Sarah Gadon stars in her second David Cronenberg film
Toronto actress plays Robert Pattinson’s wife in Cosmopolis
Sarah Gadon in Cosmopolis (eOne Entertainment)
Sarah Gadon isn't offended when I use the word "impenetrable" to describe her new film, Cosmopolis. Directed and written for the screen by her A Dangerous Method director David Cronenberg, the movie is an adaptation of American writer Don DeLillo's novel about a financial whiz kid billionaire named Eric Packer (Twilight star Robert Pattinson) who takes his limousine across a gridlocked Manhattan to get a haircut. Gadon plays his new wife, Elise.
Cronenberg wrote the script in just six days, sticking closely to DeLillo's intellectually dense and not easily understandable dialogues. Coming out of the recent screening for Toronto critics, several of us stood around asking each other the same question: Did you like it? The debates that followed were lively.
Gadon herself admits that it wasn't until she saw the film for a second time at Cannes last month that she was "able to participate in watching the film, and laugh, and then have moments where I was really in it and really out of it. There was an ebb and flow to my engagement in the film as a spectator. And instead of being frustrated by that feeling, I went with it, and ultimately I think I got a lot more out of it."
It's no surprise that Gadon would be attracted to the intellectual aspect of Cronenberg's Cosmopolis script. The 25-year-old actress is a former junior associate of the National Ballet of Canada and a Dean's List scholar in the Faculty of Arts & Sciences at the University of Toronto where she was enrolled in cinema studies. She won raves for her portrayal of Carl Jung's wife Emma in A Dangerous Method, and recently co-starred in American Psycho director Mary Harron's pseudo-vampire film The Moth Diaries. She'll next be seen in Cronenberg's son Brandon's debut feature, Antiviral.
Gadon says that the experience of making A Dangerous Method predisposed her to working again with the senior Cronenberg.
"I felt so challenged and stimulated as an artist that I knew how special it was and how rare it was. And so when he asked me to be a part of this second film, I thought, 'I have to! Of course! Whatever you say!'" she chuckles. "And then I read the script and I read the character of Elise and I thought she was so interesting. David says that he doesn't ask you to play abstract ideas, but so often, as an actress, as a woman, you're asked to play icons: play the mother, play the wife, play the girlfriend, play the pretty girl; play this, play that. And so you feel like you kind of get bogged down by those ideas."
Gadon's character Elise Shifrin is a shy poet and the daughter of an immensely wealthy family. Her marriage to Eric seems to be one of convenience, and their interactions in the film amount to surreal short films as they encounter each other at various points during the day and Eric presses her for sex.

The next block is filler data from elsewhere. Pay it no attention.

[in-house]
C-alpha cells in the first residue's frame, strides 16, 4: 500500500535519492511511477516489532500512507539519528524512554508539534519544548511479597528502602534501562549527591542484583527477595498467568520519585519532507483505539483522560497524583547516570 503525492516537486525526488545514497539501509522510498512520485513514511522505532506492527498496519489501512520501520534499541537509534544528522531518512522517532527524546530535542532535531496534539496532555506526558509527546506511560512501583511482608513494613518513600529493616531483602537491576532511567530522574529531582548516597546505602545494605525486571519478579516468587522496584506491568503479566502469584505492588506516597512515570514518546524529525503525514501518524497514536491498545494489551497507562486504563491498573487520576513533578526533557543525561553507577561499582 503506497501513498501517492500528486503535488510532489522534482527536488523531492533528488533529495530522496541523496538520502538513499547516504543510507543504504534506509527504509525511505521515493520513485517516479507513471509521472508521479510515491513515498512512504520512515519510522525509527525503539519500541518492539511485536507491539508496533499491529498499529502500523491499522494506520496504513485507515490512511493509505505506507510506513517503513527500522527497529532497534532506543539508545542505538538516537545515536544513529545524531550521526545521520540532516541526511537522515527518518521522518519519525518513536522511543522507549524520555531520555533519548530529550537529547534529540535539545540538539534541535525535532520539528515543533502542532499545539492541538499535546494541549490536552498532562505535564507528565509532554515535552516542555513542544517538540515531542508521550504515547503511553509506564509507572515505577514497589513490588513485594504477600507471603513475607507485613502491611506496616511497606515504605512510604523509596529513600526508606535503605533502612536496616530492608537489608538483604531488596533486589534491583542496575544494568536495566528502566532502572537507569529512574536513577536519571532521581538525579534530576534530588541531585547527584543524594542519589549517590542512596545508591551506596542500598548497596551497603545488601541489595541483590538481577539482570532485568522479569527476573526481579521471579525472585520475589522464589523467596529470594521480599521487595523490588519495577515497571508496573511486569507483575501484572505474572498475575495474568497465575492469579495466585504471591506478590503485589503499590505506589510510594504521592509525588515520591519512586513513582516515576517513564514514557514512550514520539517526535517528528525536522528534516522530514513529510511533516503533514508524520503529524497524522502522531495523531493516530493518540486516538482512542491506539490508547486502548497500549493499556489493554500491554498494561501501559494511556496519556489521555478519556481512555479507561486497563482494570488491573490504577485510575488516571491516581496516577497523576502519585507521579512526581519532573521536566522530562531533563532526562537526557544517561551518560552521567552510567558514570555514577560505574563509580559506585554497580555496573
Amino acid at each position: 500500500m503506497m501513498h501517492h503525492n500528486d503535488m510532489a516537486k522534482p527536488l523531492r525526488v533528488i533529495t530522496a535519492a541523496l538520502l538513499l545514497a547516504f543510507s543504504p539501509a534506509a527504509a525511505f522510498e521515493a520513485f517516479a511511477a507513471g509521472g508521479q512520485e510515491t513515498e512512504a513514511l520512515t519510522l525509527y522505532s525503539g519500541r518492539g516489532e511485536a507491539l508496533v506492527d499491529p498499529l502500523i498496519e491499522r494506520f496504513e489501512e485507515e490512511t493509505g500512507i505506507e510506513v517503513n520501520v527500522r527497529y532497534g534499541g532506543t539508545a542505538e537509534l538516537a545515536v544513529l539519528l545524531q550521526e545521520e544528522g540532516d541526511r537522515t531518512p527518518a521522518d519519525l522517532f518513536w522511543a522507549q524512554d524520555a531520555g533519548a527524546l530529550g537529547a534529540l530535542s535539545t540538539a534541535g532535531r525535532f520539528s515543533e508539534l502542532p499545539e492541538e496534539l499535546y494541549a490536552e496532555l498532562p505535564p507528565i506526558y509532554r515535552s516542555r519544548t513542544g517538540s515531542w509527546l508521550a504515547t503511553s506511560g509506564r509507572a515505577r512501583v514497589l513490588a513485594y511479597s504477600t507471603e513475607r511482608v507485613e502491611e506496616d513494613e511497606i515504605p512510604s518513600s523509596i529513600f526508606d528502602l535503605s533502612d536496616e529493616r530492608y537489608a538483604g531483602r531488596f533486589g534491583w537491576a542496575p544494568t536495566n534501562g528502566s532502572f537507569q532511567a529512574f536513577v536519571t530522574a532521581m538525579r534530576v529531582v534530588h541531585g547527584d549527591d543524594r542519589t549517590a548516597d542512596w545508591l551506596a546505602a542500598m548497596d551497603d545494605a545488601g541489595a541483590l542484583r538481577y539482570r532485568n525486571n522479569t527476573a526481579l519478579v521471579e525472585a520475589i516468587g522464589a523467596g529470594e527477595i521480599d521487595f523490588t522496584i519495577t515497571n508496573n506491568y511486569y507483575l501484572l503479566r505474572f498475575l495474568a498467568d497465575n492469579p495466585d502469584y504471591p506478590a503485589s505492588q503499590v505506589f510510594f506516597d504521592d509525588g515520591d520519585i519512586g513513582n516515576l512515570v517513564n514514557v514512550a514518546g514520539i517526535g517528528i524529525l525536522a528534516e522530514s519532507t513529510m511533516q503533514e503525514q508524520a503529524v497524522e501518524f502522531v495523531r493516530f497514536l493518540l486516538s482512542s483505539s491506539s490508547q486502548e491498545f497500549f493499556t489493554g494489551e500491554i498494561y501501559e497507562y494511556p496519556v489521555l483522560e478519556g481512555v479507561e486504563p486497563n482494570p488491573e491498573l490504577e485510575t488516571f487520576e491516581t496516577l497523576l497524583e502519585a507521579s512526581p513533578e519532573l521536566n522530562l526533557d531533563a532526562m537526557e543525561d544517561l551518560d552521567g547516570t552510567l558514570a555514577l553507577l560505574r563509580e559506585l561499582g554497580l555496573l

"What I loved so much about her was that she deflects everything that her male romantic lead projects on to her," Gadon says. "[Eric] said, 'I want you to be sexy, I want you to think this, I want to have sex with you, I want to this, I want to that.' And all she does is deflect, deflect, deflect. And it's more freeing, I think, than people realize, as a woman, playing someone who just says 'No! I will not allow you to dictate how I feel in this emotion or sit in this scene! I'm just going to, y'know, listen, or I'm just going to, y'know, deflect.' And that's what I think is really kind of interesting about that final scene is when he says, 'Well, I'm not going to be the man that you want me to be,' and she says, 'Okay, well, I'm out then!' There's something that I find really interesting about that."
Gadon and Pattinson did not rehearse, the idea being that their unfamiliarity would work to their advantage given the unfamiliarity of their characters. That said, I ask what she thinks Pattinson is really good at.
"Um, what is Rob really good at?" She chuckles. "He's good at a lot of things! I think he was really great as Eric Packer. And I think that was one thing that kind of surprised me, because I didn't really know him very well. And in real life he's very kind of... I mean, you heard him in the press conference: he's British and he's self-deprecating and he's much more self-conscious [than his character].
"And then all of a sudden he put on his suit, and this American accent would come out, and he would be so sure of himself and so powerful! And direct! And it was amazing to me to see that transformation of going from himself into Eric Packer. And I think that there's few, few guys right now in the industry who can pull off that kind of powerful masculinity at such a young age."
Cosmopolis opens Friday, June 8.